CES – Part of Their World

    Silicon Valley is back home this week, recovering after the annual event that is CES – the Consumer Electronics Show, where electronic and technology companies converge to host previews of products and announce new gizmos and gadgets.

    And in true form, as Ariel the Little Mermaid would sing,

    Look at this trove
    Treasures untold
    How many wonders can one cavern hold?
    Looking around here you think
    Sure, she's got everything
    I've got gadgets and gizmos a-plenty
    I've got whozits and whatzits galore
    You want thingamabobs?
    I've got twenty!

    Certain media coverage may make it seem as though this is the one event that determines all of the new technology we will embrace over the following year. Tech journalist Walt Mossberg wrote a poignant piece noting that the evolution of how companies announce products has made this show more of a preview for possibilities.

    And this year it was wearable gadgets turn in the spotlight – as part of the overarching Internet of Things theme.

    The Internet of Things is not actually the Internet we’re all familiar with. It is an increasingly complex system of connected devices – not just mobile phones and watches, but doors, clothing, homes, toothbrushes and more.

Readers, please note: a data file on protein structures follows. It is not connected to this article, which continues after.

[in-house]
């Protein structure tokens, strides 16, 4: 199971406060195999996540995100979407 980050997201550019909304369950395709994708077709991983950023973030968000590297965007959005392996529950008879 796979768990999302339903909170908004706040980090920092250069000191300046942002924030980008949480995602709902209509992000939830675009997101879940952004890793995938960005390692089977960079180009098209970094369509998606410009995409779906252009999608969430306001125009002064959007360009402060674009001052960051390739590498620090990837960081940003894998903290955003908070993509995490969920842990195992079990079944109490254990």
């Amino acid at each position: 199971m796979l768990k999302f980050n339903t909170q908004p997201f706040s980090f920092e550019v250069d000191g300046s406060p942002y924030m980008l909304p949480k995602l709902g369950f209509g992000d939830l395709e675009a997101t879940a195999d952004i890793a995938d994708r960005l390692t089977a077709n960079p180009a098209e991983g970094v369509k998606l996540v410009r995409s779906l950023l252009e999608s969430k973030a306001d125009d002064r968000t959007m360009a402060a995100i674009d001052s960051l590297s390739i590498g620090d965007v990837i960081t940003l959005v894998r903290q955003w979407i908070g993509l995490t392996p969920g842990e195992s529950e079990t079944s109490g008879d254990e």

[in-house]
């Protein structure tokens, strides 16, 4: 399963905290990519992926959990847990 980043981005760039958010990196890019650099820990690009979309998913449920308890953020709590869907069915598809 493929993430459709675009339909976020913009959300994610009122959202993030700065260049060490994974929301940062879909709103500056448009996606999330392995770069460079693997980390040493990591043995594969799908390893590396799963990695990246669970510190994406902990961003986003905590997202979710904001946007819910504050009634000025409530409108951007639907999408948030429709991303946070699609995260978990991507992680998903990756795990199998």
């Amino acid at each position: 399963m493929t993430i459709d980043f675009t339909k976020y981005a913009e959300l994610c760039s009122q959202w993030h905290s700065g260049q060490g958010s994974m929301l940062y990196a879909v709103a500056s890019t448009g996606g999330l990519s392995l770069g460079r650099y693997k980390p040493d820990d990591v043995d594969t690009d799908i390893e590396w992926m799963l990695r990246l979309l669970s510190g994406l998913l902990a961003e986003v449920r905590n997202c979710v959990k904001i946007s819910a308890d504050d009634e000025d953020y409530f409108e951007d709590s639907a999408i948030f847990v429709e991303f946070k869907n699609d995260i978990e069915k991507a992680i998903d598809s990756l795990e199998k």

Yet, despite what technology can do or where it can take us, the ultimate goal is still solving real problems. We now hold the idea that we should be able to connect with anyone, anywhere. But we keep changing our tool sets. So how do we decide what to move forward with? The use cases for a new product or technology should have pragmatism to cause people to question why they hadn’t previously thought of it, while still increasing productivity and efficiency.

    So how is this apropos to what we’re working on at ShoreTel? (CES is, after all, a *consumer* show.)

    As populations become increasingly mobile, companies and users alike will be increasingly aware of how devices can help solve problems. And it all boils down to how we communicate with each other and our devices.

    The recommendation for enterprises is to treat all devices as BYOD. As the services and devices powered by all this technology become an integral part of daily life, it’s irresponsible to think that people aren’t going to use these devices in their personal life.